The effect of male mating history on paternal investment, fecundity and female remating in the seed beetle Callosobruchus maculatus

U. M. Savalli, C. W. Fox

Research output: Contribution to journalArticlepeer-review

146 Scopus citations

Abstract

1. In many organisms, males provide nutrients to females via ejaculates that can influence female fecundity, longevity and mating behaviour. The effect of male mating history on male ejaculate size, female fecundity, female longevity and female remating behaviour in the seed beetle Callosobruchus maculatus was determined. 2. The quantity of ejaculate passed to females declined dramatically with successive matings. Despite the decline, a male's ability to fertilize a female fully did not appear to decline substantially until his fourth mating. 3. When females multiply mated with males of a particular mated status, the pattern of egg production was cyclic, with egg production increasing after mating. Females multiply mated to virgins had higher fecundity than females mated to non-virgins, and females mated to twice-mated males had disproportionately increased egg production late in their life. 4. Females that mated to multiple virgins, and consequently laid more eggs, experienced greater mortality than females mated only once or mated to non-virgins, suggesting that egg production is costly, and rather than ameliorating these costs, male ejaculates may increase them by allowing or stimulating females to lay more eggs. 5. Females mating with non-virgin males remated more readily than did females mated to virgins. Females given food supplements were less likely to remate than females that were nutritionally stressed, suggesting that females remate in part to obtain additional nutrients.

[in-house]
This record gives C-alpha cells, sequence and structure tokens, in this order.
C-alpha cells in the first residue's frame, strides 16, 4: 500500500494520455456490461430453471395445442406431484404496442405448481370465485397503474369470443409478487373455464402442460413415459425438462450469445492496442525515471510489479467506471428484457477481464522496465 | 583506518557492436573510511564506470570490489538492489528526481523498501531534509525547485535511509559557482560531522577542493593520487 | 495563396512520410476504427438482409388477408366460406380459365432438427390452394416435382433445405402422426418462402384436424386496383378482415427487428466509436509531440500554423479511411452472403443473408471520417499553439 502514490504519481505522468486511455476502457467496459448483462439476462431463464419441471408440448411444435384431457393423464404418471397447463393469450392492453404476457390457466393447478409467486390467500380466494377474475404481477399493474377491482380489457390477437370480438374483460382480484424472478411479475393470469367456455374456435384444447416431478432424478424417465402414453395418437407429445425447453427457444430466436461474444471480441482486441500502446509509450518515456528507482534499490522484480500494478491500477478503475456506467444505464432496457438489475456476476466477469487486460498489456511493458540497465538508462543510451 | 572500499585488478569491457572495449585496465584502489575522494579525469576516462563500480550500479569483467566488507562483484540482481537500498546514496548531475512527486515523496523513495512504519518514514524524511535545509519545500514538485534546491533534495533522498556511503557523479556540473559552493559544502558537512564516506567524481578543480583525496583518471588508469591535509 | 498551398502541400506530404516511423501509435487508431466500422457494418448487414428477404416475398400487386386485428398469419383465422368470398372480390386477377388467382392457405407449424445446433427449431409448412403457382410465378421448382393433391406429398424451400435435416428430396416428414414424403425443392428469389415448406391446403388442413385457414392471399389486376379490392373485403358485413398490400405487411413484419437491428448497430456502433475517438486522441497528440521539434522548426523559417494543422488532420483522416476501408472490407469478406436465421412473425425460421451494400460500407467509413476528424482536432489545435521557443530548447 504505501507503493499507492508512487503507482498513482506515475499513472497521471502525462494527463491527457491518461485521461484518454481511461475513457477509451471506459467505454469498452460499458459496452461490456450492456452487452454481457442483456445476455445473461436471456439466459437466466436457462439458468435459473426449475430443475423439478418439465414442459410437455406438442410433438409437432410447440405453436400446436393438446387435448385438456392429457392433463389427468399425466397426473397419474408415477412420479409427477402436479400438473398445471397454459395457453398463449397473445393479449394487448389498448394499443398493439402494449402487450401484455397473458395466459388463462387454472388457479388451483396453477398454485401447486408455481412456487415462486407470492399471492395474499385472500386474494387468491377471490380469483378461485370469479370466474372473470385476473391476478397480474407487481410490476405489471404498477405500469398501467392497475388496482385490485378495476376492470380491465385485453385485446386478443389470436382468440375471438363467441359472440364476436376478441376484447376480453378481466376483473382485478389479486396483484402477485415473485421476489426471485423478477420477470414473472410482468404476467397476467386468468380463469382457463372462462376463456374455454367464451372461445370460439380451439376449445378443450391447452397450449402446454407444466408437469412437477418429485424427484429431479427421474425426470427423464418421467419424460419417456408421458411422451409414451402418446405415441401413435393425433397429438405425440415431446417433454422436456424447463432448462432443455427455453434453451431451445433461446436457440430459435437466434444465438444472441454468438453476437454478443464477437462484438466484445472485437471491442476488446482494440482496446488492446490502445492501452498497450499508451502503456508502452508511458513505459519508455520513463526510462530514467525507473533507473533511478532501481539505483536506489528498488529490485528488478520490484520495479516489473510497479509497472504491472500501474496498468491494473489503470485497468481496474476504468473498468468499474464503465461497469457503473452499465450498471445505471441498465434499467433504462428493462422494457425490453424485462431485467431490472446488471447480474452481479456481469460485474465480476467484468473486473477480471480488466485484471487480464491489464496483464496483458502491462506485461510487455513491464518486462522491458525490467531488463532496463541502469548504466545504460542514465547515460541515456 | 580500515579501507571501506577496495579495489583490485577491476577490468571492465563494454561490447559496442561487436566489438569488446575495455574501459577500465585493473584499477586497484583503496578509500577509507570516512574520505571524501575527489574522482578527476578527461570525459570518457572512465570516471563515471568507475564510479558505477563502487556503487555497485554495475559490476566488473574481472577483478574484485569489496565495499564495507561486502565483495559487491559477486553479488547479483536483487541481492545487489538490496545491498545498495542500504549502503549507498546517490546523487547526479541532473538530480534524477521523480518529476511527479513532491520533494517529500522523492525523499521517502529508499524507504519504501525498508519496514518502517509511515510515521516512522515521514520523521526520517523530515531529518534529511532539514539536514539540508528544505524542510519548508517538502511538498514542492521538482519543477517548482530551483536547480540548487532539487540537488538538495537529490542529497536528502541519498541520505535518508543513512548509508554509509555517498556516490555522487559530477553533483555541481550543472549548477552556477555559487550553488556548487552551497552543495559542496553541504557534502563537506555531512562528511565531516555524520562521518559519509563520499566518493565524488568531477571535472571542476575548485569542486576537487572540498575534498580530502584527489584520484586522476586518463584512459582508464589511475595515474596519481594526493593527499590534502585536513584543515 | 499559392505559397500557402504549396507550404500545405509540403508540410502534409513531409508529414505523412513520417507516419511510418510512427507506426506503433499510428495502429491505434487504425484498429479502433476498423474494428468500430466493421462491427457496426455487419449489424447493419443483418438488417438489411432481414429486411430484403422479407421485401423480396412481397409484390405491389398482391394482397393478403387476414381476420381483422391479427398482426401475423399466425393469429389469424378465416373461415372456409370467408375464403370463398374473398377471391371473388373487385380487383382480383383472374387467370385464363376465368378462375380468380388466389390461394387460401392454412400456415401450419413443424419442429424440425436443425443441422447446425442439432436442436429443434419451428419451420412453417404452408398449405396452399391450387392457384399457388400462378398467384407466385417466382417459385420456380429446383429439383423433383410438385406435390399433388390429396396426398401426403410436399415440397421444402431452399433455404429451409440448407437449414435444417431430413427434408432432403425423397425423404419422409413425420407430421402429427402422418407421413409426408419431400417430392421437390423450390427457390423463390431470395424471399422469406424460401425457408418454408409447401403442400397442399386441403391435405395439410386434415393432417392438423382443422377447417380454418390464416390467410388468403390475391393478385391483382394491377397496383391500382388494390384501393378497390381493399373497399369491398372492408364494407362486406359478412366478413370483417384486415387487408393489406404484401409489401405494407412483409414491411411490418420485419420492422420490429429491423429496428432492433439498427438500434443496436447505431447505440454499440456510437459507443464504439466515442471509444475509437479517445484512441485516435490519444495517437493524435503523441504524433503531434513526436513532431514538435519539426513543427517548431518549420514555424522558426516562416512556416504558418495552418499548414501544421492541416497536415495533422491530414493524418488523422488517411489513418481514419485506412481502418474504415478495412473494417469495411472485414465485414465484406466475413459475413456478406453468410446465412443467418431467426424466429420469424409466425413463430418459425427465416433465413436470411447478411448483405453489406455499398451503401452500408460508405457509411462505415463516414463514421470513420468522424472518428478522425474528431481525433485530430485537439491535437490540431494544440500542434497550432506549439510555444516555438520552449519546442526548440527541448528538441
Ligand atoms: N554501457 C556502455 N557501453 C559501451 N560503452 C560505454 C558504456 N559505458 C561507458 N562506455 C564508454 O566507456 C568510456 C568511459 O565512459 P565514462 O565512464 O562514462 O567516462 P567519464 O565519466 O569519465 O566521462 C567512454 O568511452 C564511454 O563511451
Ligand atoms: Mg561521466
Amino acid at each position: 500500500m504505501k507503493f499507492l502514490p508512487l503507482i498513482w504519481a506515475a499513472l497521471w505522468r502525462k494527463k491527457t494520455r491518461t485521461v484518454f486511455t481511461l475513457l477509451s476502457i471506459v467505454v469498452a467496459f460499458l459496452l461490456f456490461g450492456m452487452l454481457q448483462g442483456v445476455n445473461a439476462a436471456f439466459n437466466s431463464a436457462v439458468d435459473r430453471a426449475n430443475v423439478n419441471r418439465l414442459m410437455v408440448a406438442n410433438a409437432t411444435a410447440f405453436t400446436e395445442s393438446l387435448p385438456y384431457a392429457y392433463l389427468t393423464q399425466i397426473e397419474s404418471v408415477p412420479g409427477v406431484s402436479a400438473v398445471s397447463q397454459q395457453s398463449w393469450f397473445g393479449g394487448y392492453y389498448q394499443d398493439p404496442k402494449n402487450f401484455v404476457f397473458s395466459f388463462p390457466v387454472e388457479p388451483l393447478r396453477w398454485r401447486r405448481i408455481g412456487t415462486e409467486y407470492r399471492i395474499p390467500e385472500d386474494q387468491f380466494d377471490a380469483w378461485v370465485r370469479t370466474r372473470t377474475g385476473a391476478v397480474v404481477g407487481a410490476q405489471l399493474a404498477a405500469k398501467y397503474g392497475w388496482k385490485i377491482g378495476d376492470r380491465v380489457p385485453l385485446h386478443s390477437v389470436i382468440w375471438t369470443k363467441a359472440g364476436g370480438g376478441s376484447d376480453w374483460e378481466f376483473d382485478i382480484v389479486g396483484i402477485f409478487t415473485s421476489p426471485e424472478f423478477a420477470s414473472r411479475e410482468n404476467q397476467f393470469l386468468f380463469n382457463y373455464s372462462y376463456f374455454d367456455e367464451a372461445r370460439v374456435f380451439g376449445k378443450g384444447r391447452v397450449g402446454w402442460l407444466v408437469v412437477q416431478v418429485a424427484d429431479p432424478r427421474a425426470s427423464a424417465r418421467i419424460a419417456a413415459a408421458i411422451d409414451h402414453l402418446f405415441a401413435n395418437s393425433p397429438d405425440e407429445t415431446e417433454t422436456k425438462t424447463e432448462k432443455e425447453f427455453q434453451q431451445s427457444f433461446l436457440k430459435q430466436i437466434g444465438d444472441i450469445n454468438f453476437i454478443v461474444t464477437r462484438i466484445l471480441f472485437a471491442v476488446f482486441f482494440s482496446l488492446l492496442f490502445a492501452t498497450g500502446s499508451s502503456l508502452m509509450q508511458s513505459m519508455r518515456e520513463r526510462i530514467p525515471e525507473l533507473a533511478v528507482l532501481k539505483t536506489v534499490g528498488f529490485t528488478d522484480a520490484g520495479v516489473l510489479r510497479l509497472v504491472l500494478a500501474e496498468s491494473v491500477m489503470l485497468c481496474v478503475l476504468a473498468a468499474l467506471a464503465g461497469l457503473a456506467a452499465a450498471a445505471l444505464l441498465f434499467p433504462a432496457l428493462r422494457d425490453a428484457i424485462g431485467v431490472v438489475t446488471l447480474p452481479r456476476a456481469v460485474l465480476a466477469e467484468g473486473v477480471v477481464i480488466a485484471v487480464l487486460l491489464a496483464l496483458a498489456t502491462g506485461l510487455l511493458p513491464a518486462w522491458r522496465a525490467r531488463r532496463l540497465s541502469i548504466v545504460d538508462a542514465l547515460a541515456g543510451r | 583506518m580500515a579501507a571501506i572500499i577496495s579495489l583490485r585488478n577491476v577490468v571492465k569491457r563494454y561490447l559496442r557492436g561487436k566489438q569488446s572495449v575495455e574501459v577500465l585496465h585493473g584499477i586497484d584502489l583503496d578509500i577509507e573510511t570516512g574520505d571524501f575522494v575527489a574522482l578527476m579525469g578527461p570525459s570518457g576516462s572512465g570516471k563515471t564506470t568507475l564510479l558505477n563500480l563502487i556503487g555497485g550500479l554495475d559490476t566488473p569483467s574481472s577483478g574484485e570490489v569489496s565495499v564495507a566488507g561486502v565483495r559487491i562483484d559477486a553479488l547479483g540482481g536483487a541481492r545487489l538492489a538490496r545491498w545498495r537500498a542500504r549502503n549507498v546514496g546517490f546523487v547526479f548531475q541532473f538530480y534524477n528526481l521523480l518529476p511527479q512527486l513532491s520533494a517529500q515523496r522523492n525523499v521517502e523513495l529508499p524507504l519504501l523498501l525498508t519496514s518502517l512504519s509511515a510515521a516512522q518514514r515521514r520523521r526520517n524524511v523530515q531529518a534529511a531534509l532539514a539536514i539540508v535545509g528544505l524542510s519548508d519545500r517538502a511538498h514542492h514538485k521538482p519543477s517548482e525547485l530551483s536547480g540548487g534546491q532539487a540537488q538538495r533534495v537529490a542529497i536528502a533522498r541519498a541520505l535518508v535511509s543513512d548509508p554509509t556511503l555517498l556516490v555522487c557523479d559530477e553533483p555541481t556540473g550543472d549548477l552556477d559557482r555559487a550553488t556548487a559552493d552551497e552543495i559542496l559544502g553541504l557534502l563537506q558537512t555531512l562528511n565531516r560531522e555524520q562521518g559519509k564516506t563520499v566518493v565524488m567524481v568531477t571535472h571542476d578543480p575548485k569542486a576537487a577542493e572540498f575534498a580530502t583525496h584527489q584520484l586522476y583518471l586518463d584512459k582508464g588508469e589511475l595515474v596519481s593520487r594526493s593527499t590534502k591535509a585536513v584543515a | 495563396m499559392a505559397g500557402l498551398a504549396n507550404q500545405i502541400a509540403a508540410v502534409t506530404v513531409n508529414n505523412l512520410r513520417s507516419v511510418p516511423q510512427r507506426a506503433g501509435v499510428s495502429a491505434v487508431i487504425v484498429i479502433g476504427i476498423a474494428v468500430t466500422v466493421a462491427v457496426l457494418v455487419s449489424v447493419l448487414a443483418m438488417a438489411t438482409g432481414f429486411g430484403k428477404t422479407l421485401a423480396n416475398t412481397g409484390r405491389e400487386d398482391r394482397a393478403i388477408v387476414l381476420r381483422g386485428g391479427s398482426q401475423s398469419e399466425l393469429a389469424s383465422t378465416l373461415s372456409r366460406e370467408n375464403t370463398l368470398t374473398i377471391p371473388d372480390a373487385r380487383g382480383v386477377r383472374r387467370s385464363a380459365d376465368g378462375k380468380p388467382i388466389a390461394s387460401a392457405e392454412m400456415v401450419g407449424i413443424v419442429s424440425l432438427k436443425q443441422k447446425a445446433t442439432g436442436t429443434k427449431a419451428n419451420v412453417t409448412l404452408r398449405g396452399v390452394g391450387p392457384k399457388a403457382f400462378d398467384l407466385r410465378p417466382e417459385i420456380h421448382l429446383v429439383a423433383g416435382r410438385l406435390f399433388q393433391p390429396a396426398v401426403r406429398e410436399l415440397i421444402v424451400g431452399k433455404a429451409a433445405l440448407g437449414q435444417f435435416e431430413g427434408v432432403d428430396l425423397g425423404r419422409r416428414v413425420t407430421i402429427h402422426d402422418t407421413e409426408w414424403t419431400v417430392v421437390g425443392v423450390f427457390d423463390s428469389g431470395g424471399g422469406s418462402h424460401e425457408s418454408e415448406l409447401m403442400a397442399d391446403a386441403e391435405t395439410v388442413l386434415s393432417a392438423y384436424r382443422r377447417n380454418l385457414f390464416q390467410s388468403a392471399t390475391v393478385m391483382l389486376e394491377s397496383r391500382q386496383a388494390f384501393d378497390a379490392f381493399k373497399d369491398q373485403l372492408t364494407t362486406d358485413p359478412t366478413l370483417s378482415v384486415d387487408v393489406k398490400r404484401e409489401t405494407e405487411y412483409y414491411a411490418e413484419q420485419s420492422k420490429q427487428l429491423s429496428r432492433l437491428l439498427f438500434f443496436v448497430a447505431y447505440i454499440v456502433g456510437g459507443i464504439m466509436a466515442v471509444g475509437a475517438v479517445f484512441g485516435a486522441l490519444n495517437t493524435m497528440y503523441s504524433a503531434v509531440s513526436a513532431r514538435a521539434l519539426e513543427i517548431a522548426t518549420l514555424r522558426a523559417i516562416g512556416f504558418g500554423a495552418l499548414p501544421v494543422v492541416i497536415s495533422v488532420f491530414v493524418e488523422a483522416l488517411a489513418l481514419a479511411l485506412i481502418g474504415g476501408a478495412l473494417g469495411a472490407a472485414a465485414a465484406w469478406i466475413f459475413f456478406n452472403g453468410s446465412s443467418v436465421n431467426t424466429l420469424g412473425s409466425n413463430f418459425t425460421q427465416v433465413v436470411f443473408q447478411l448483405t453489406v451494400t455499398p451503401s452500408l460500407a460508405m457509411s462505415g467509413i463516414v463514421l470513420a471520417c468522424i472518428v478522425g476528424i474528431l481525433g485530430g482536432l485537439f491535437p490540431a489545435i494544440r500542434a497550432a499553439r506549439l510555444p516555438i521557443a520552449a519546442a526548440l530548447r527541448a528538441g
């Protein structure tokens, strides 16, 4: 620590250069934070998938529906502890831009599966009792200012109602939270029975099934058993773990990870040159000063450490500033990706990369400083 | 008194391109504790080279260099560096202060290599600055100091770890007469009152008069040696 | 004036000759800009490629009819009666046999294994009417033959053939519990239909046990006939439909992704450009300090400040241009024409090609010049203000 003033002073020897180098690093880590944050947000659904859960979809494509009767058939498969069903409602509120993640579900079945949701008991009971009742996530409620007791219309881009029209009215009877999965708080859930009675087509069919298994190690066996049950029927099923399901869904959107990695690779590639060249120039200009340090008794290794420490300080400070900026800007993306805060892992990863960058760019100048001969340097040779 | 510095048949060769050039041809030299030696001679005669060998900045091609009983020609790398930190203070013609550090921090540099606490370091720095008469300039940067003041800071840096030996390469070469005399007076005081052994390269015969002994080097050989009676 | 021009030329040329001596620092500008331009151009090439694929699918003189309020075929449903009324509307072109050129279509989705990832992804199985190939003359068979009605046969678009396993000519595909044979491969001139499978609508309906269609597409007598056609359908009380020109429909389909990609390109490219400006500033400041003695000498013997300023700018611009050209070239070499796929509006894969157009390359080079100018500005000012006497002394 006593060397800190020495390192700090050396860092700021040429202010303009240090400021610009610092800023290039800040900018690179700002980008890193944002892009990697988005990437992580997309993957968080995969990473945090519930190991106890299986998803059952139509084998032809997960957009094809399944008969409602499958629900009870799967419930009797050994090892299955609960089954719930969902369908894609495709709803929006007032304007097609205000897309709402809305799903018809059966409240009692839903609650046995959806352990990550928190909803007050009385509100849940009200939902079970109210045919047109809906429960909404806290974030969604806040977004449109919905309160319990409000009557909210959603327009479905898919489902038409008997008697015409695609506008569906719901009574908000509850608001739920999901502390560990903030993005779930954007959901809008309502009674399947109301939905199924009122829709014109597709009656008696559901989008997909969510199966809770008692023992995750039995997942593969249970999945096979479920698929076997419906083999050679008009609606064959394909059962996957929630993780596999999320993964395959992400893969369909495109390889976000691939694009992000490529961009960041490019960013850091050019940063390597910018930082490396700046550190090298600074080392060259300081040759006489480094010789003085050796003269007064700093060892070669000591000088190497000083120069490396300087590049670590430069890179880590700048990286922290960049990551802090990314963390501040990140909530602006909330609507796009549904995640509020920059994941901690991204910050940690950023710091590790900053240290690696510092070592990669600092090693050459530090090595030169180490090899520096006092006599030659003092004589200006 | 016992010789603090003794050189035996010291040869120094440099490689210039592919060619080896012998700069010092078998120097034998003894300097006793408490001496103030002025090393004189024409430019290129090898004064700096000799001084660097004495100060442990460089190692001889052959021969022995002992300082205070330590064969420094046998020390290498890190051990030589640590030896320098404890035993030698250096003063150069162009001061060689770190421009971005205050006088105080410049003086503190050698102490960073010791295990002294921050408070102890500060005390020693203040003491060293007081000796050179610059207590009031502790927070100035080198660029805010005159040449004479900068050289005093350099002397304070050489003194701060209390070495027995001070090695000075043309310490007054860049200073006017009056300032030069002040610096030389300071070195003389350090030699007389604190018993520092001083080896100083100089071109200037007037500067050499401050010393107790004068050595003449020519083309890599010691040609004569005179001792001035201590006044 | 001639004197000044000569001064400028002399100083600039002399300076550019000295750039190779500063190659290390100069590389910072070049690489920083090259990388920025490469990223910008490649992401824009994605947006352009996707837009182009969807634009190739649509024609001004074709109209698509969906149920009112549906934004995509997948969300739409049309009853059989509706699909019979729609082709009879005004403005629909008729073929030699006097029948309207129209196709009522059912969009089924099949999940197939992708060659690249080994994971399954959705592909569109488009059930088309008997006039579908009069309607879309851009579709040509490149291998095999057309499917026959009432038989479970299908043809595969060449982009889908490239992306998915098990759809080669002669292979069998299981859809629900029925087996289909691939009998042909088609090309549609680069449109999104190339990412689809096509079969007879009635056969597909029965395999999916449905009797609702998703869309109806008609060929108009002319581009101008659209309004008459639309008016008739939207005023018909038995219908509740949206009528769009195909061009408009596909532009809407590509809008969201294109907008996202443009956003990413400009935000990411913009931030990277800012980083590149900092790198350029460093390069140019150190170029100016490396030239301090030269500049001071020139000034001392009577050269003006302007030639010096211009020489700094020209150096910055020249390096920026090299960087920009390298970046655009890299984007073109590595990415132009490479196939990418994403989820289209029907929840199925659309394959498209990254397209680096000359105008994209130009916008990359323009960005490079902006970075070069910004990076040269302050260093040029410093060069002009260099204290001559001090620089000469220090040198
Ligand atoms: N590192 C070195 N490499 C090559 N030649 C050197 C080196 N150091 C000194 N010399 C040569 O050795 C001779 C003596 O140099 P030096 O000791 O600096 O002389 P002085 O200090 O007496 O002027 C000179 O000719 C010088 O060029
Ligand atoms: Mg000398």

Original languageEnglish
Pages (from-to)169-177
Number of pages9
JournalFunctional Ecology
Volume13
Issue number2
DOIs
StatePublished - Apr 1999

Keywords

  • Bruchidae
  • Ejaculate size
  • Longevity
  • Multiple mating
  • Nutrients

ASJC Scopus subject areas

  • Ecology, Evolution, Behavior and Systematics

Fingerprint

Dive into the research topics of 'The effect of male mating history on paternal investment, fecundity and female remating in the seed beetle Callosobruchus maculatus'. Together they form a unique fingerprint.

Cite this